Even more this stuff should be fun! Life’s too short to waste time studying something that isn’t. For something that’s so essential to all of us money/finances/investment has been hijacked by white middle class males into a boring inaccessible subject. Well I’m on a mission to remove the snore factor.
If you feel that your financial education has been sorely lacking until now join me, I’ll be sharing my journey to get a financial education by posting about it once a week on this blog. So follow me! Tell your friends. Let’s set the world on fire. Money should be fun!
May this be of use to you
This image looks like the stuff that gets confiscated at airport security! The point of this post is that all of us have unused resources and untapped abilities. We are far deeper and more capable than we ever realize and when we look, really look we have so many more resources at our disposal than we realize. Loads and loads and loads.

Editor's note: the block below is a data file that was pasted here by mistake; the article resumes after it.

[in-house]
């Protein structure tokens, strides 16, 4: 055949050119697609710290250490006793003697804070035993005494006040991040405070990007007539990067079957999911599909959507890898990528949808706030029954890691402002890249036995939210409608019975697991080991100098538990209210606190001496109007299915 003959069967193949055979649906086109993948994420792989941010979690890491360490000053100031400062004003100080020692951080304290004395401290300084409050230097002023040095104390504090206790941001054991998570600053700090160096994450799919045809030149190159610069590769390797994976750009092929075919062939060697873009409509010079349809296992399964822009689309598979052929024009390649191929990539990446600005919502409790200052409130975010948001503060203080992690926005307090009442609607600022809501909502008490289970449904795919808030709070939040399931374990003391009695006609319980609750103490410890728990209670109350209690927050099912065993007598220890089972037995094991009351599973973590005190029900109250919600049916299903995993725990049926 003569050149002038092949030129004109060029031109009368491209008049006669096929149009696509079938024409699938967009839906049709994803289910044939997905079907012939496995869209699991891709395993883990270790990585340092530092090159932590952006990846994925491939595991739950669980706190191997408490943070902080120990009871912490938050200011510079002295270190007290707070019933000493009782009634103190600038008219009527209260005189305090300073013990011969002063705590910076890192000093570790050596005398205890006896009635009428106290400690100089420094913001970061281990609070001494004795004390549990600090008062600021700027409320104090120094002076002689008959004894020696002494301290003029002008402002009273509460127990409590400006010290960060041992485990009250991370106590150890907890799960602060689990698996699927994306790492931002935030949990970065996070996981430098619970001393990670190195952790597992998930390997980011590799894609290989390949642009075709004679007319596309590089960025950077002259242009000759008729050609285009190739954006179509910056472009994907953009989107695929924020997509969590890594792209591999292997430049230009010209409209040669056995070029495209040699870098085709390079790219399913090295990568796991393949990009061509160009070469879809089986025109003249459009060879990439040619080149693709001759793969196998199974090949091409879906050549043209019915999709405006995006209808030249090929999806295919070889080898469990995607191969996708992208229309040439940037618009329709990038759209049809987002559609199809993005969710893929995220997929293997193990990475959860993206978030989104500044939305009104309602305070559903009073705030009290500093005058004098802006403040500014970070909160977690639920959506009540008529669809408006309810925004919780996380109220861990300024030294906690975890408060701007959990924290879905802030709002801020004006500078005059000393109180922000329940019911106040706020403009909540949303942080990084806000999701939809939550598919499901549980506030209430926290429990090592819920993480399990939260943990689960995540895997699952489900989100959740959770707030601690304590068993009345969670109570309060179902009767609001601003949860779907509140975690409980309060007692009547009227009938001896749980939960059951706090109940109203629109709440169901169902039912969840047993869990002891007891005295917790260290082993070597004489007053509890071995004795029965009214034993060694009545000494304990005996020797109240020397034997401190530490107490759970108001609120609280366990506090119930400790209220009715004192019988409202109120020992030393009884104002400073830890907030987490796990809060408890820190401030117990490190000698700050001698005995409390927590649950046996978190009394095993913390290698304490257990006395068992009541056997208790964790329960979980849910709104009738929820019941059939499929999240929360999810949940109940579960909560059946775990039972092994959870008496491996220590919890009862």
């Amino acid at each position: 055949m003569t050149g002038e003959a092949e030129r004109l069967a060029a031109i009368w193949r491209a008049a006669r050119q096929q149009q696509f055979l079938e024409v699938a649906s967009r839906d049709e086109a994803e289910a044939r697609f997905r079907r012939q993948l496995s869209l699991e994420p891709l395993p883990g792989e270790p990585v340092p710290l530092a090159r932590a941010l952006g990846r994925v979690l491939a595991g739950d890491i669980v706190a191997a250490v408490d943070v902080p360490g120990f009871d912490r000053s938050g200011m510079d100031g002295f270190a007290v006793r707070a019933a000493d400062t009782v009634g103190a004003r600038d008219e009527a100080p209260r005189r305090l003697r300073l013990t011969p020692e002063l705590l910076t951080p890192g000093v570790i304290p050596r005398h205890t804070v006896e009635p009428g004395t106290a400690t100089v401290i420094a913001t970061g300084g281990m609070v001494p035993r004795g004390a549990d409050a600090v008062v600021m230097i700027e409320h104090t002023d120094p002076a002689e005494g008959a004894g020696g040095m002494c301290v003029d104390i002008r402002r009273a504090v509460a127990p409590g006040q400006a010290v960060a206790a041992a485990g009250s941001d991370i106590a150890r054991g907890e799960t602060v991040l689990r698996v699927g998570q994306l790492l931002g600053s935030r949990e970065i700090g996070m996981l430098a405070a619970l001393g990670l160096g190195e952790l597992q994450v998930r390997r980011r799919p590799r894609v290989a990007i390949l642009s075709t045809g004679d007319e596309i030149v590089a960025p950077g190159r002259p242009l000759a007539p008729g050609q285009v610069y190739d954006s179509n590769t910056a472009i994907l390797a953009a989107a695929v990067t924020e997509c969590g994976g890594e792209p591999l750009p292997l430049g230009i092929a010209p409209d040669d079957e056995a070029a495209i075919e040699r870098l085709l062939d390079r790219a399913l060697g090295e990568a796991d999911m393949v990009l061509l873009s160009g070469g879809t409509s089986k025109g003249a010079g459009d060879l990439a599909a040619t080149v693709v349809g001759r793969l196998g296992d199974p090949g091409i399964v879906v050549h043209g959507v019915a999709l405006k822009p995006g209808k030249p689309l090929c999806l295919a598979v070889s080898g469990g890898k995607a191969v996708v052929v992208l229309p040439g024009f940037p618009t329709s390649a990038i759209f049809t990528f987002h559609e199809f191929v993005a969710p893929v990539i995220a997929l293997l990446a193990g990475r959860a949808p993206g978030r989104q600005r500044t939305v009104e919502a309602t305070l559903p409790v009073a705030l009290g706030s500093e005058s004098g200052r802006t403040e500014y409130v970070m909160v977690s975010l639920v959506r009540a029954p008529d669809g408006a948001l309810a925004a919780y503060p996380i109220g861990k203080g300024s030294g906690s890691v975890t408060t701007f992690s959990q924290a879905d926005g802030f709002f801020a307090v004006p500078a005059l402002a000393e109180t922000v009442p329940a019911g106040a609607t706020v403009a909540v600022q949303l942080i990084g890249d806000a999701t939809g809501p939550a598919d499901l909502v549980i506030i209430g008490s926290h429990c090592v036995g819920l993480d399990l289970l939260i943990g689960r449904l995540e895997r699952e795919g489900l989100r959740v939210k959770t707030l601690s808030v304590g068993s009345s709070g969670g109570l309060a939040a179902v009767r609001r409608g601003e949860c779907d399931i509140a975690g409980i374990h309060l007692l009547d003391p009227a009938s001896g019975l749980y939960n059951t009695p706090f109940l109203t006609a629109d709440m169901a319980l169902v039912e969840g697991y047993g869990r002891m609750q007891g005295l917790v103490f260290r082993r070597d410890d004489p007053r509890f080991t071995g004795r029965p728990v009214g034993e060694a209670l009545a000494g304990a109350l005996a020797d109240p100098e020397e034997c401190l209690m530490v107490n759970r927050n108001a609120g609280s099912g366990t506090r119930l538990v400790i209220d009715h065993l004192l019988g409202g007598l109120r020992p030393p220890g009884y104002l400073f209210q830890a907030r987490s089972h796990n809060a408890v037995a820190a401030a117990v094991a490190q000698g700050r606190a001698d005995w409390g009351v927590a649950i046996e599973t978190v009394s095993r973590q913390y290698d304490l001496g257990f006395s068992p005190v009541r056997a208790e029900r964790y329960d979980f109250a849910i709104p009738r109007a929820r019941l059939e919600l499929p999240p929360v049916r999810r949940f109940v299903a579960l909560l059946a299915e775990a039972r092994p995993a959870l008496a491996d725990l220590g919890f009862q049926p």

Ask anyone running a social service and I’m sure that the universal response will be that there’s never enough funding to support the level of service that’s required. In an ideal world there are always programmes that should be or could be run to improve outcomes for users. One of the most meaningful lessons I learned from running a public library was to do the best you can with what you have right now. It has been one of my most valuable life lessons, and I’ve really taken it to heart. To quote General Patton:
“A good plan, violently executed now, is better than a perfect plan next week”
In this less than ideal world this is so true, having a little pressure put on us brings out our creativity. We begin to look at the resources we have at our disposal in a different way and often the simple solution we arrive at is frequently the best one anyway.